Barack Obama seems to imagine that he has acquired an equally decisive mandate with his election to a second term. Although his margin of victory over Mitt Romney was less than that over John McCain, he appears to have decided this is enough to steamroller the Republicans.
With little over a two percent surplus and entire sections of the nation (most notably the entire South) aligned against him, he has nonetheless concluded he was authorized to transform the country.
Already it is clear that those observers who thought his reelection would have a salutary effect on our chief executive have been proven wrong. Obama is not about to become an evenhanded statesman.
Right from the opening bell, our president seems determined to demonstrate his lack of moderation. This is odd, because didn’t he, in fact, spend the better part of a year advocating a “balanced approach” to tackling the deficit; one in line with what the Simpson-Bowles Commission recommended?
Yet, as I recall, its leaders advocated a three-to-one ratio of spending cuts to tax increases. Now our president is demanding, not asking for, a three-to-one ratio the other way. And, oh by the way, he refuses to be specific about what spending cuts — if any — he would approve.
His number one non-negotiable demand, of course, is to raise taxes on the upper two percent of income earners. This is defended as a necessary step toward fiscal “fairness.” It is also endorsed as an essential tool in lowering the national deficit.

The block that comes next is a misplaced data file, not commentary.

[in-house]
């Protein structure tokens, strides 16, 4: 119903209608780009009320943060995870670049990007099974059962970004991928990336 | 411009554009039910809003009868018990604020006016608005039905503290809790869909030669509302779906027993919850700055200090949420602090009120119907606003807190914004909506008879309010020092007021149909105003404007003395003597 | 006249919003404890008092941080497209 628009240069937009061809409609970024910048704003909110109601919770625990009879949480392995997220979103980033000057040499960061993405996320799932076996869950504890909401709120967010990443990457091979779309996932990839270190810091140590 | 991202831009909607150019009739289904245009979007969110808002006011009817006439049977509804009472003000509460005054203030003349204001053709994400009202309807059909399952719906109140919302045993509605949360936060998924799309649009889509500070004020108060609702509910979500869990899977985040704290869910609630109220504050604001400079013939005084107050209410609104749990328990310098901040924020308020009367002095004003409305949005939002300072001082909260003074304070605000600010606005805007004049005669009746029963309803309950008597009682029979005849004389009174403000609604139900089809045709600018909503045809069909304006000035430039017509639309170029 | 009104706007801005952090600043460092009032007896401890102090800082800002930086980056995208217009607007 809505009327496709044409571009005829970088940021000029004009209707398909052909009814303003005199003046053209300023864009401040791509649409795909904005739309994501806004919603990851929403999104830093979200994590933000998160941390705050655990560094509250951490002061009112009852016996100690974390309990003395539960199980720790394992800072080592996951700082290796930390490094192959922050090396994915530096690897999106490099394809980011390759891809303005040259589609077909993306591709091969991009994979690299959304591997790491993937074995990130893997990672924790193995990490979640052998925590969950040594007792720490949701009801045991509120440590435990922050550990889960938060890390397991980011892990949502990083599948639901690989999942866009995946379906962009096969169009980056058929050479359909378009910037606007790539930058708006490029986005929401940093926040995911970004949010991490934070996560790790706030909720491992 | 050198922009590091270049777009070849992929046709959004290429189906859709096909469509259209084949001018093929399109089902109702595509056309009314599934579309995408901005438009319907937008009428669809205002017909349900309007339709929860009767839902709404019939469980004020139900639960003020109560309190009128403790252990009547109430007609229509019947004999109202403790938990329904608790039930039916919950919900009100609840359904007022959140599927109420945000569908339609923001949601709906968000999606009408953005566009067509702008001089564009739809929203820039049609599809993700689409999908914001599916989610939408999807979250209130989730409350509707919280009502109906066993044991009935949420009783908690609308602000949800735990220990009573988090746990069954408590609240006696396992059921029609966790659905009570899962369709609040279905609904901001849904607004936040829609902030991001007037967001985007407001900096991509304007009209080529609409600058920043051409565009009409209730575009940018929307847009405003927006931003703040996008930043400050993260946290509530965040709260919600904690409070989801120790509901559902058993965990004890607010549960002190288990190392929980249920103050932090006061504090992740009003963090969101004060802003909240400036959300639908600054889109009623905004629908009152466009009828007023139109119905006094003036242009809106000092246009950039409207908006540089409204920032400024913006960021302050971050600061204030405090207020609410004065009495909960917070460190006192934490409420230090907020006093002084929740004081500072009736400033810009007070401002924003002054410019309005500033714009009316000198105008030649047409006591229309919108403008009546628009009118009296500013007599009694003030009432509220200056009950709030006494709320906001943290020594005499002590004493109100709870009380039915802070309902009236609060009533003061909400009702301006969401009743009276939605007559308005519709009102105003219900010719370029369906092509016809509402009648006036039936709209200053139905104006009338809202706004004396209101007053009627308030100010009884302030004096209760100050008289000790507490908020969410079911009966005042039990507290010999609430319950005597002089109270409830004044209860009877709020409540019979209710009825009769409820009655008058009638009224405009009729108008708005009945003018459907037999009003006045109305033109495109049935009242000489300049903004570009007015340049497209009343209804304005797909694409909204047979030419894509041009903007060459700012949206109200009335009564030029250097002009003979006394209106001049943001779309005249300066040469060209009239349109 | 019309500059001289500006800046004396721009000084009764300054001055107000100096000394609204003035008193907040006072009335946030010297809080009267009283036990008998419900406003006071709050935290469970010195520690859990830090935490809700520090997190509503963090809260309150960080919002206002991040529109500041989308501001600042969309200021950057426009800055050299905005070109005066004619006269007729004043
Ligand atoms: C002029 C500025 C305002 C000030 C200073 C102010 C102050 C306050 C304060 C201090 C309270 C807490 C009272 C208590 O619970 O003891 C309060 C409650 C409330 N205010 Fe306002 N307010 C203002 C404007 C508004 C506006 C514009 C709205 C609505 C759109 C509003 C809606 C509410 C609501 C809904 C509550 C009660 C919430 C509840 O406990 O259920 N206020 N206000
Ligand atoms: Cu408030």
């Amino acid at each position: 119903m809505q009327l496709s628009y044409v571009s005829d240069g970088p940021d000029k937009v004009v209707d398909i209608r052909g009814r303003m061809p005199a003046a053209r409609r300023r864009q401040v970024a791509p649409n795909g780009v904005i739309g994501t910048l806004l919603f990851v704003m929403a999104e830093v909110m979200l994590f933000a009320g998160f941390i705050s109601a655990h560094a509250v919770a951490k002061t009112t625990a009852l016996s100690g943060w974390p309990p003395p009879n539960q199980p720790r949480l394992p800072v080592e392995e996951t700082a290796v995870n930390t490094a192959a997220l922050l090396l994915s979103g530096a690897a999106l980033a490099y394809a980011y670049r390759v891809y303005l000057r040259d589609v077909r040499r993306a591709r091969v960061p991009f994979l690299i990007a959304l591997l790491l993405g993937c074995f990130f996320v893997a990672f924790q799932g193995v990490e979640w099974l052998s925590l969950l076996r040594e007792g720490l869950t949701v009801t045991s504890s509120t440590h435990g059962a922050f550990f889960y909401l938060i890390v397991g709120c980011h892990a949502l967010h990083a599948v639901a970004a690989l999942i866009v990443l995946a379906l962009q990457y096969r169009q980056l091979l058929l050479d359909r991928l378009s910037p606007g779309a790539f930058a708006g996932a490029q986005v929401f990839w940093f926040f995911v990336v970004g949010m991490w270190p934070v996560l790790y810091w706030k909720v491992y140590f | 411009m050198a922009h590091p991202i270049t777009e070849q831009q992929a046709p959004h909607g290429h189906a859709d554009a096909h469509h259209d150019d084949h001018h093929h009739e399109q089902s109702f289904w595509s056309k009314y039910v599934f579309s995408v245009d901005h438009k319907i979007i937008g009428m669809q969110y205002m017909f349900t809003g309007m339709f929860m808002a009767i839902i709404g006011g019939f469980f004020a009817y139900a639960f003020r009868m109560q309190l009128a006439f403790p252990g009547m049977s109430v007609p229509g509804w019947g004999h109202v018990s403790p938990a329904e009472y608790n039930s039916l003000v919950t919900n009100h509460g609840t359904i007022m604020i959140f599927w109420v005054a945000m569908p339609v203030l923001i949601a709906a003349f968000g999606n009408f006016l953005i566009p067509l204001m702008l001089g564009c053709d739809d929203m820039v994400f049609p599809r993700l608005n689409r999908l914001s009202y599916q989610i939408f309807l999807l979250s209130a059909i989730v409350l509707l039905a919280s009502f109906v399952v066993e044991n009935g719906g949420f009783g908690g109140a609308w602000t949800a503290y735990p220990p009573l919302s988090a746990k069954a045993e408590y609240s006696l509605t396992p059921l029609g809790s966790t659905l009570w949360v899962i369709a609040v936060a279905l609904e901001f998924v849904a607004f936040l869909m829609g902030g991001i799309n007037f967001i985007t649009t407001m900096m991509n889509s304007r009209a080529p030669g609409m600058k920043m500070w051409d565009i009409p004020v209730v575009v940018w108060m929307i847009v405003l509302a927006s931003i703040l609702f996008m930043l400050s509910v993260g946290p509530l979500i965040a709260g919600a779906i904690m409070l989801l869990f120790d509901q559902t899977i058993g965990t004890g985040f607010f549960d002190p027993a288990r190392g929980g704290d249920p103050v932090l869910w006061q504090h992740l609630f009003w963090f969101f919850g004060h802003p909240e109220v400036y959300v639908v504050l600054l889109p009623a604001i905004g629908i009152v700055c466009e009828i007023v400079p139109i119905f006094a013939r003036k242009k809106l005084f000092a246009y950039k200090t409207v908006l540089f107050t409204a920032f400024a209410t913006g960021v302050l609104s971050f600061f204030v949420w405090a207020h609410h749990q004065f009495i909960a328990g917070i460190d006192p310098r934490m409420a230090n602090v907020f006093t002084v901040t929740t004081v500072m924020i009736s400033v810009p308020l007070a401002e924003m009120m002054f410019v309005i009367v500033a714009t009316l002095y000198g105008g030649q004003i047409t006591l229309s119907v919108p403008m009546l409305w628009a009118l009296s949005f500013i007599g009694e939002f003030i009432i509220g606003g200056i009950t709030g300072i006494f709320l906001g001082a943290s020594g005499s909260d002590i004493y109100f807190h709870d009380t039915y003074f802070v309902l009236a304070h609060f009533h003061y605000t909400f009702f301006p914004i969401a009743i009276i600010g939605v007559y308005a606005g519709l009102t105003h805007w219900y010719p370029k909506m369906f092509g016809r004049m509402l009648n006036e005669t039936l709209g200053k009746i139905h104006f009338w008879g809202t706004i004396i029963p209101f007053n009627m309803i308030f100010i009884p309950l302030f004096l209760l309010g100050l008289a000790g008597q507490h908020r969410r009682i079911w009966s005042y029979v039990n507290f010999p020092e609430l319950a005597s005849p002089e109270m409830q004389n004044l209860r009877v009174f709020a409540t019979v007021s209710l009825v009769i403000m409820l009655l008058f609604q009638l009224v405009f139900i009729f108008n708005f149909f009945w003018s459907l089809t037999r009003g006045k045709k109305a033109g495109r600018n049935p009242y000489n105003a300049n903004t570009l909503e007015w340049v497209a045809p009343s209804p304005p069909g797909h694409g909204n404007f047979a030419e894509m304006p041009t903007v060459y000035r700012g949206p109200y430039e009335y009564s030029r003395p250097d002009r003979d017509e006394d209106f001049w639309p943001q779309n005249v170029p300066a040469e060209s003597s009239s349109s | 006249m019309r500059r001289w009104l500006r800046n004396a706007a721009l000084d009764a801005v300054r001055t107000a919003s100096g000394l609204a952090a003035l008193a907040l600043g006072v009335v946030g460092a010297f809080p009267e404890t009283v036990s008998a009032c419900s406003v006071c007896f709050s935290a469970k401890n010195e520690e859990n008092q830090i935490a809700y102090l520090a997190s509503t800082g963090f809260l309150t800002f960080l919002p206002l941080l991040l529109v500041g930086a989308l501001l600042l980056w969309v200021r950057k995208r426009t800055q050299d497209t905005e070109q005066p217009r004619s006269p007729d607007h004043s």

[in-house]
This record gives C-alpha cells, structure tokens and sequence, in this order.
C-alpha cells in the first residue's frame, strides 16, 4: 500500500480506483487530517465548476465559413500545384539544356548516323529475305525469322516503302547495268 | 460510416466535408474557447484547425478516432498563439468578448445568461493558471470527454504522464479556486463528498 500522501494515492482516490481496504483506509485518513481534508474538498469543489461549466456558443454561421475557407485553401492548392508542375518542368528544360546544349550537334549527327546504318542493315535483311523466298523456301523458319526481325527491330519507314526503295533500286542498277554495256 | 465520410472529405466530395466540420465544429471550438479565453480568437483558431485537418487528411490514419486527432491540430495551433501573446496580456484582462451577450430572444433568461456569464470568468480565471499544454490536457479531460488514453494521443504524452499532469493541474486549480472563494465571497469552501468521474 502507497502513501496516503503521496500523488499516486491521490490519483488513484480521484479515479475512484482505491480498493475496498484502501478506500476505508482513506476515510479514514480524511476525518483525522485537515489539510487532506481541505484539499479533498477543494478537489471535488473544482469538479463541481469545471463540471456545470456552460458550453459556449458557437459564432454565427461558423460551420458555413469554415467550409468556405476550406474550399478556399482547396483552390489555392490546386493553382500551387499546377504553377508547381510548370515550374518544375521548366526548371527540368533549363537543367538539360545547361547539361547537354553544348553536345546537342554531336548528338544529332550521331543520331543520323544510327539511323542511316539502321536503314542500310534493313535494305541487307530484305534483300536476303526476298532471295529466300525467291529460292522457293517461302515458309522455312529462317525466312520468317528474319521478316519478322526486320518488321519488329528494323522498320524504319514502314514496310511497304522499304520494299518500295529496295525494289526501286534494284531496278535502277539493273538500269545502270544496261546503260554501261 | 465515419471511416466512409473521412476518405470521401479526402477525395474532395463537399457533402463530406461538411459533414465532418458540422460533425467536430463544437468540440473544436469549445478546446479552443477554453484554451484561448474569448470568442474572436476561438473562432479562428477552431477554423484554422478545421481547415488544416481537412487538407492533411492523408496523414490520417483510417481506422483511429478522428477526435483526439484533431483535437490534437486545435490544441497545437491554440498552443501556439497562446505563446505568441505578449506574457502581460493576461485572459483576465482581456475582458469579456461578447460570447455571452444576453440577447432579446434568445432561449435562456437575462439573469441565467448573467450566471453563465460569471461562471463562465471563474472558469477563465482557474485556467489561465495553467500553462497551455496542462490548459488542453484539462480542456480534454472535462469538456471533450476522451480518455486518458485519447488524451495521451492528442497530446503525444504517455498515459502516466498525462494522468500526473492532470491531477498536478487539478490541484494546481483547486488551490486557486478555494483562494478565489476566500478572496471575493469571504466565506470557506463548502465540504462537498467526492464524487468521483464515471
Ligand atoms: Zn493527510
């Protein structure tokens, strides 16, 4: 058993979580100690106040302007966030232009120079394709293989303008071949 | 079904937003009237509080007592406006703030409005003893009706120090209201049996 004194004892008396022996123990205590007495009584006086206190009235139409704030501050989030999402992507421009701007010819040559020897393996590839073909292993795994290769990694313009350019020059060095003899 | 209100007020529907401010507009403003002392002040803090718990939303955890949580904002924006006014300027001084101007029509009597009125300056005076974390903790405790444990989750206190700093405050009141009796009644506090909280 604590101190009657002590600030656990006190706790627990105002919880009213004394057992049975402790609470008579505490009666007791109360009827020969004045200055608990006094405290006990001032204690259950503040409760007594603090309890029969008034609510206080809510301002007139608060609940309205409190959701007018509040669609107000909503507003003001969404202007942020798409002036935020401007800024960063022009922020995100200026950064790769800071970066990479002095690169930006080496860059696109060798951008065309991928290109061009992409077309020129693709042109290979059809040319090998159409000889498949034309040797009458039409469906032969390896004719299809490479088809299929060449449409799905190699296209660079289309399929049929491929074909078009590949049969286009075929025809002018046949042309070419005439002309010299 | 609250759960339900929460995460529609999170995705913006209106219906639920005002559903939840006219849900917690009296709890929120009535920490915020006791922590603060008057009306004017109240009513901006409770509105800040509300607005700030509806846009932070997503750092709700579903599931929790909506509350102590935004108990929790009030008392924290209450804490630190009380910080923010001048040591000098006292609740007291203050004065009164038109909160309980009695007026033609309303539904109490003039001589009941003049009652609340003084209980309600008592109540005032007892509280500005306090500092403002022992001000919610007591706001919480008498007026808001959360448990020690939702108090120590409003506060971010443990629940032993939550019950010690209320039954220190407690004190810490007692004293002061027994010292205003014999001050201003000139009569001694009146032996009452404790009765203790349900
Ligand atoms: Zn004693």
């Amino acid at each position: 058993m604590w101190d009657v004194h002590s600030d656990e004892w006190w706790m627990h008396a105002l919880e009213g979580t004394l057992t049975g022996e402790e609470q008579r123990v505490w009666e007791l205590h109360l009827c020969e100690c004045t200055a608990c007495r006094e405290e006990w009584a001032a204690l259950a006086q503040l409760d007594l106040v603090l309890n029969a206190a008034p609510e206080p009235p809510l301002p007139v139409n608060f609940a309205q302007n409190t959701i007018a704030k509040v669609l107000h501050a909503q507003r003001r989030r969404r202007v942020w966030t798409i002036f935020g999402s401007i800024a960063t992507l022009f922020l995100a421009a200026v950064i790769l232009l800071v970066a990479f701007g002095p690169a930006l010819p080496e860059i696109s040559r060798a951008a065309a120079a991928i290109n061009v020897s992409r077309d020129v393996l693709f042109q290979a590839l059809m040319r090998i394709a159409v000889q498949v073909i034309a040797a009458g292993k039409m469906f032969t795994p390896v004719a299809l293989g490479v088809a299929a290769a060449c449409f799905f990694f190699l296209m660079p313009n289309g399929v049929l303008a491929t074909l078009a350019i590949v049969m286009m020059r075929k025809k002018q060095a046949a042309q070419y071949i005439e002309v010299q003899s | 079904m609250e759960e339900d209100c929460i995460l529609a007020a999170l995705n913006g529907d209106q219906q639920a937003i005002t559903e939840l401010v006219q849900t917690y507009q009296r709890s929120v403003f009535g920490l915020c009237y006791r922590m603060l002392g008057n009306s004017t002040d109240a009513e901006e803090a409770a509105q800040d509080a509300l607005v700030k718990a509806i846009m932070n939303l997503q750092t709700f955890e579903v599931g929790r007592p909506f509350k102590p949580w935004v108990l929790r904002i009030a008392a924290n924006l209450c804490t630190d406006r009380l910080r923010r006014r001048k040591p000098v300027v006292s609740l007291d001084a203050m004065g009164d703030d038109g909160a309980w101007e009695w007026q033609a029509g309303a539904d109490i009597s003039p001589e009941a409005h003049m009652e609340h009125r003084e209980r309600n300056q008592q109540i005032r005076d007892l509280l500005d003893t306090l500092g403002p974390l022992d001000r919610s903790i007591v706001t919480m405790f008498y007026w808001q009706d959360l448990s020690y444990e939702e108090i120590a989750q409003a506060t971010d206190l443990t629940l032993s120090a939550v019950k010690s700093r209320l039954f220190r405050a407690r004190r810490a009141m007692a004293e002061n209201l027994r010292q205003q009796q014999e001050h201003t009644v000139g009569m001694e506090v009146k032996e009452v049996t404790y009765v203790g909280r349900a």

But let us look at the real possibilities. On the one hand, if income tax rates go up on those earning over $250,000 a year, it is unlikely that revenues will increase very much. Indeed, if history is a guide, they may actually decrease. In this case, the deficit will not be reduced one whit.
On the other hand, if revenues do increase substantially, this will largely be at the expense of small business owners. In this case, hiring will be adversely affected and the unemployment rate will rise. We might even enter a renewed recession.
So what should Republicans do? Should they attempt to prevent what they have good reason to believe is bad public policy; then get the political blame for their principled stand? Or should they let the president own the consequences of his over-reaching?
In either case, with our national debt still soaring, after 30 short years, 100 percent of the federal budget will go entirely for interest payments. My 20-something KSU students, i.e., the ones who will be most hurt by such a development, think this is a long way off, but it is not.
Obama keeps kicking the deficit disaster down the road, perhaps in the hope this will force our country to adopt his collectivist solutions. Nevertheless, the end result will probably be domestic poverty and international impotence.
Perhaps Obama is actually a reincarnation of France’s King Louis XV. This monarch was the one who allegedly said “Après moi le deluge.” (“After me, the deluge.”) After all, Obama knows that in four more years whatever problems he creates will be someone else’s responsibility.
He may even be hoping that the rescue operation is assigned to Republicans who will then bear the onus for the medicine they administer. The immediate question, however, is should the Republicans accept the current blame? Or should they stand back as Obama mistakenly implements policies for which he does not have the authority he thinks he has?
In any event, batten down the hatches. A harsh wind is blowing out of Washington; one that may flatten many houses before it subsides.
Melvyn L. Fein Ph.D., is professor of Sociology at Kennesaw State University.